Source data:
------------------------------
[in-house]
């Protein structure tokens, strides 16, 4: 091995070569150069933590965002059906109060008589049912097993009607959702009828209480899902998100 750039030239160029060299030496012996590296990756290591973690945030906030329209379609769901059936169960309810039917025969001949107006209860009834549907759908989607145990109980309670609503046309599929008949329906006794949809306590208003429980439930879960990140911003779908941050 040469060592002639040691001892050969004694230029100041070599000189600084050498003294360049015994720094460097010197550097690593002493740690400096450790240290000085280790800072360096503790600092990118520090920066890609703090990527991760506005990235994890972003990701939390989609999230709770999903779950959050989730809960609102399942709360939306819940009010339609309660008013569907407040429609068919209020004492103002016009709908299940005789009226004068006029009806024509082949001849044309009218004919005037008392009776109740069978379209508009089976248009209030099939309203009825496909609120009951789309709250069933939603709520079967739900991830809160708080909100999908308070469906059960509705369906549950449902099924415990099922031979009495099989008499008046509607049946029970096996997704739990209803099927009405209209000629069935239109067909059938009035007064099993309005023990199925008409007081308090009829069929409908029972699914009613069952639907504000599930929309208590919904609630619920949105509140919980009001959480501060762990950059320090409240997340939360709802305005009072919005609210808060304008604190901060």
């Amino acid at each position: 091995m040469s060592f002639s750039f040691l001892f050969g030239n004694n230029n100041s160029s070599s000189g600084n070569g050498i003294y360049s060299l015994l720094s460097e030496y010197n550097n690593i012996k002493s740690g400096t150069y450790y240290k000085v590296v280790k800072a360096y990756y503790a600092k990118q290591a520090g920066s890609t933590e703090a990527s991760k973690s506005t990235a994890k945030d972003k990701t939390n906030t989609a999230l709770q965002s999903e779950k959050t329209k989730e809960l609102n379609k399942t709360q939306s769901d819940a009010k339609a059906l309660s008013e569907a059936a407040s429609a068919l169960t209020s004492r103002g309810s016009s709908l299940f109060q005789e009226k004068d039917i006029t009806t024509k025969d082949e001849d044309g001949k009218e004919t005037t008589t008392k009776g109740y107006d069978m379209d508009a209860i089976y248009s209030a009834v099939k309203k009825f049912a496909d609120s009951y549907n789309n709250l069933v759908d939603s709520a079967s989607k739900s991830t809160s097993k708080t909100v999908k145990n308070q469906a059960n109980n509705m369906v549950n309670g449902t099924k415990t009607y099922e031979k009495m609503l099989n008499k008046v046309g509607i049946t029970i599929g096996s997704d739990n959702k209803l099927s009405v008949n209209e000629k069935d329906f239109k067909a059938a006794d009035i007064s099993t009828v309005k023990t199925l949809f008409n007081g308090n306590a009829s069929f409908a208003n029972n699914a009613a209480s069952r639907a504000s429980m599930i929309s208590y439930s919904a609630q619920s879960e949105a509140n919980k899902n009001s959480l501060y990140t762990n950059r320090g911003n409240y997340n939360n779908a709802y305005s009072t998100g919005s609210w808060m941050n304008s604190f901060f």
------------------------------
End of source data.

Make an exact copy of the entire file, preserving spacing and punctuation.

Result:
[in-house]
């Protein structure tokens, strides 16, 4: 091995070569150069933590965002059906109060008589049912097993009607959702009828209480899902998100 750039030239160029060299030496012996590296990756290591973690945030906030329209379609769901059936169960309810039917025969001949107006209860009834549907759908989607145990109980309670609503046309599929008949329906006794949809306590208003429980439930879960990140911003779908941050 040469060592002639040691001892050969004694230029100041070599000189600084050498003294360049015994720094460097010197550097690593002493740690400096450790240290000085280790800072360096503790600092990118520090920066890609703090990527991760506005990235994890972003990701939390989609999230709770999903779950959050989730809960609102399942709360939306819940009010339609309660008013569907407040429609068919209020004492103002016009709908299940005789009226004068006029009806024509082949001849044309009218004919005037008392009776109740069978379209508009089976248009209030099939309203009825496909609120009951789309709250069933939603709520079967739900991830809160708080909100999908308070469906059960509705369906549950449902099924415990099922031979009495099989008499008046509607049946029970096996997704739990209803099927009405209209000629069935239109067909059938009035007064099993309005023990199925008409007081308090009829069929409908029972699914009613069952639907504000599930929309208590919904609630619920949105509140919980009001959480501060762990950059320090409240997340939360709802305005009072919005609210808060304008604190901060």
């Amino acid at each position: 091995m040469s060592f002639s750039f040691l001892f050969g030239n004694n230029n100041s160029s070599s000189g600084n070569g050498i003294y360049s060299l015994l720094s460097e030496y010197n550097n690593i012996k002493s740690g400096t150069y450790y240290k000085v590296v280790k800072a360096y990756y503790a600092k990118q290591a520090g920066s890609t933590e703090a990527s991760k973690s506005t990235a994890k945030d972003k990701t939390n906030t989609a999230l709770q965002s999903e779950k959050t329209k989730e809960l609102n379609k399942t709360q939306s769901d819940a009010k339609a059906l309660s008013e569907a059936a407040s429609a068919l169960t209020s004492r103002g309810s016009s709908l299940f109060q005789e009226k004068d039917i006029t009806t024509k025969d082949e001849d044309g001949k009218e004919t005037t008589t008392k009776g109740y107006d069978m379209d508009a209860i089976y248009s209030a009834v099939k309203k009825f049912a496909d609120s009951y549907n789309n709250l069933v759908d939603s709520a079967s989607k739900s991830t809160s097993k708080t909100v999908k145990n308070q469906a059960n109980n509705m369906v549950n309670g449902t099924k415990t009607y099922e031979k009495m609503l099989n008499k008046v046309g509607i049946t029970i599929g096996s997704d739990n959702k209803l099927s009405v008949n209209e000629k069935d329906f239109k067909a059938a006794d009035i007064s099993t009828v309005k023990t199925l949809f008409n007081g308090n306590a009829s069929f409908a208003n029972n699914a009613a209480s069952r639907a504000s429980m599930i929309s208590y439930s919904a609630q619920s879960e949105a509140n919980k899902n009001s959480l501060y990140t762990n950059r320090g911003n409240y997340n939360n779908a709802y305005s009072t998100g919005s609210w808060m941050n304008s604190f901060f």